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A giant cloud of hydrogen gas dubbed "Smith's Cloud" which contains enough gas to create a million stars like our own sun is on a collision course with the Milky Way, the National Radio Astronomy Observatory (NRAO) has announced.

Smith's Cloud. Image: Bill Saxton, NRAOThere is, however, no need to alert Bruce Willis quite yet: the cloud is currently 8,000 light years from our galaxy, and at its current speed of around 150 miles per second, won't make contact for around 40 million years.

When it does, though, scientists expect some fireworks. Felix J Lockman of the National Radio Astronomy Observatory (NRAO), the head of the team of astronomers who used the National Science Foundation's Robert C Byrd Green Bank Telescope (GBT) to study the cloud, explained: "This is most likely a gas cloud left over from the formation of the Milky Way or gas stripped from a neighbor galaxy. When it hits, it could set off a tremendous burst of star formation. Many of those stars will be very massive, rushing through their lives quickly and exploding as supernovae. Over a few million years, it'll look like a celestial New Year's celebration, with huge firecrackers going off in that region of the galaxy."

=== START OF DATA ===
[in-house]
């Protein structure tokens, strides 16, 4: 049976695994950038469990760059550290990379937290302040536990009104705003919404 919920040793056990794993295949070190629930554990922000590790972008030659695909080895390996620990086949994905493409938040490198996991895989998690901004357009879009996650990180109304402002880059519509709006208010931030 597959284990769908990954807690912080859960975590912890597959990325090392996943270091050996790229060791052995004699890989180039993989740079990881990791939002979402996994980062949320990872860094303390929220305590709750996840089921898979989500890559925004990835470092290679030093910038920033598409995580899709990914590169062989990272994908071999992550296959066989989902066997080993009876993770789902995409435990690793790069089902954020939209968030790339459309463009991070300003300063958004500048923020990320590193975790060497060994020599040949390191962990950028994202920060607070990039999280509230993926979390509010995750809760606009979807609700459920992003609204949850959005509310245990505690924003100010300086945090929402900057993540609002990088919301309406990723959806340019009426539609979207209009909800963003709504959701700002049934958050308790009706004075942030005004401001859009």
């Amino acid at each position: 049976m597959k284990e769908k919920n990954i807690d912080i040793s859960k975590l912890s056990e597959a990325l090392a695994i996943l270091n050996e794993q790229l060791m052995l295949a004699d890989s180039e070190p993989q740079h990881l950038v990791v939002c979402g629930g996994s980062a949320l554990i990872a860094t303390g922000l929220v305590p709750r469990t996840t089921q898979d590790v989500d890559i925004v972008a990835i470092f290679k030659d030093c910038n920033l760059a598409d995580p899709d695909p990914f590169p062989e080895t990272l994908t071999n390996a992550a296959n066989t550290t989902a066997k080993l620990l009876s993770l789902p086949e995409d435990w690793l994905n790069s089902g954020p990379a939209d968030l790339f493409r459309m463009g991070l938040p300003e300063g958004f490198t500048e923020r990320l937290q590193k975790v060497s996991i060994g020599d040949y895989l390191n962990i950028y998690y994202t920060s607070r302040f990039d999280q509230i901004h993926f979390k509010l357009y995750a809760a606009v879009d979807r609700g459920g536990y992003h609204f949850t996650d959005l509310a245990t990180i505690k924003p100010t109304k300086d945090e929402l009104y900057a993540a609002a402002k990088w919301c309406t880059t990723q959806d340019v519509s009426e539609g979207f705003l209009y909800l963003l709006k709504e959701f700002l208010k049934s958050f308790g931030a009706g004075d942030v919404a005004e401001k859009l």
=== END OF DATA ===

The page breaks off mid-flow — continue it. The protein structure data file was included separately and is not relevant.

Smith's Cloud is certainly big enough to promise an impressive interaction with the Milky Way. It's 11,000 light years long (15 degrees in the sky, or 30 times the width of the full moon), and 2,500 light-years wide. Lockman added: "If you could see this cloud with your eyes, it would be a very impressive sight in the night sky. From tip to tail it would cover almost as much sky as the Orion constellation. But as far as we know it is made entirely of gas - no one has found a single star in it."

"Its shape, somewhat similar to that of a comet, indicates that it's already hitting gas in our Galaxy's outskirts," Lockman went on. "It is also feeling a tidal force from the gravity of the Milky Way and may be in the process of being torn apart. Our Galaxy will get a rain of gas from this cloud, then in about 20 to 40 million years, the cloud's core will smash into the Milky Way's plane."

In case you're worried for future generations, the impact will be some way from our own solar system. The NRAO has an artist's conception of Smith's Cloud approaching here. ®

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